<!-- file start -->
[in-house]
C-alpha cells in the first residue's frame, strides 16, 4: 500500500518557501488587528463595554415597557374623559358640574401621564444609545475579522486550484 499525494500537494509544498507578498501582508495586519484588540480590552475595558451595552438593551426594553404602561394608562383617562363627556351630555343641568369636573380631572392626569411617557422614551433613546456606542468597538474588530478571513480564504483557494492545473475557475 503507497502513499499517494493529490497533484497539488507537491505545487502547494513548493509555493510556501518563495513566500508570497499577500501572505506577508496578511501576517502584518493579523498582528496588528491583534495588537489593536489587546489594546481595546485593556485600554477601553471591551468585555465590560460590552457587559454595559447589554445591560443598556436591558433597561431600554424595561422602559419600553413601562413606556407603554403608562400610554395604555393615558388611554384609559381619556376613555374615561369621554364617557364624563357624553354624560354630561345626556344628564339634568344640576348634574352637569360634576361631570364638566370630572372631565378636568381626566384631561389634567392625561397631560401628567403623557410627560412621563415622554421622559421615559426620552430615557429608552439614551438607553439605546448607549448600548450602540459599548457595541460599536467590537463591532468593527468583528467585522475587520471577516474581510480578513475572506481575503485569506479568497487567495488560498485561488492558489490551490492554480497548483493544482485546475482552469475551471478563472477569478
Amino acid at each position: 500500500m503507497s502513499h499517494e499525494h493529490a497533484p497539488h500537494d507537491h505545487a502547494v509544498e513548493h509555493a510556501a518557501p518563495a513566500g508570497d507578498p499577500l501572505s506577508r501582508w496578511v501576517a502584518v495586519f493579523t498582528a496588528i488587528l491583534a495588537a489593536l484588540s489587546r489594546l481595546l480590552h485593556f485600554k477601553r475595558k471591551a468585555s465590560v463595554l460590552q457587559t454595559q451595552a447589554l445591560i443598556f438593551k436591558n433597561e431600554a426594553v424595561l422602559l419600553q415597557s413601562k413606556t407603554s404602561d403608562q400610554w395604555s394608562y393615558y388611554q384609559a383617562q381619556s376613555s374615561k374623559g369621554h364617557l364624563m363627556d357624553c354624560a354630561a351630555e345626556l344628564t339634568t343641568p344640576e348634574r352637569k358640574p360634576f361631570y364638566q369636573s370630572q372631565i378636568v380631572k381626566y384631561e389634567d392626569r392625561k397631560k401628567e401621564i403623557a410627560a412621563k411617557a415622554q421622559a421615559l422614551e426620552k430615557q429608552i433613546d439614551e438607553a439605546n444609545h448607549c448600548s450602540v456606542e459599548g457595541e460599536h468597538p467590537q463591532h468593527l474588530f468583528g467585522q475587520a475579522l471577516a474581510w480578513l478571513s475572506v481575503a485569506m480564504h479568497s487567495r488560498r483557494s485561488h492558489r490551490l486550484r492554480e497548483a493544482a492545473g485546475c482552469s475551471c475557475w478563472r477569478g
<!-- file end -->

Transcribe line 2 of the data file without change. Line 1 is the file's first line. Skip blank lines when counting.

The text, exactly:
C-alpha cells in the first residue's frame, strides 16, 4: 500500500518557501488587528463595554415597557374623559358640574401621564444609545475579522486550484 499525494500537494509544498507578498501582508495586519484588540480590552475595558451595552438593551426594553404602561394608562383617562363627556351630555343641568369636573380631572392626569411617557422614551433613546456606542468597538474588530478571513480564504483557494492545473475557475 503507497502513499499517494493529490497533484497539488507537491505545487502547494513548493509555493510556501518563495513566500508570497499577500501572505506577508496578511501576517502584518493579523498582528496588528491583534495588537489593536489587546489594546481595546485593556485600554477601553471591551468585555465590560460590552457587559454595559447589554445591560443598556436591558433597561431600554424595561422602559419600553413601562413606556407603554403608562400610554395604555393615558388611554384609559381619556376613555374615561369621554364617557364624563357624553354624560354630561345626556344628564339634568344640576348634574352637569360634576361631570364638566370630572372631565378636568381626566384631561389634567392625561397631560401628567403623557410627560412621563415622554421622559421615559426620552430615557429608552439614551438607553439605546448607549448600548450602540459599548457595541460599536467590537463591532468593527468583528467585522475587520471577516474581510480578513475572506481575503485569506479568497487567495488560498485561488492558489490551490492554480497548483493544482485546475482552469475551471478563472477569478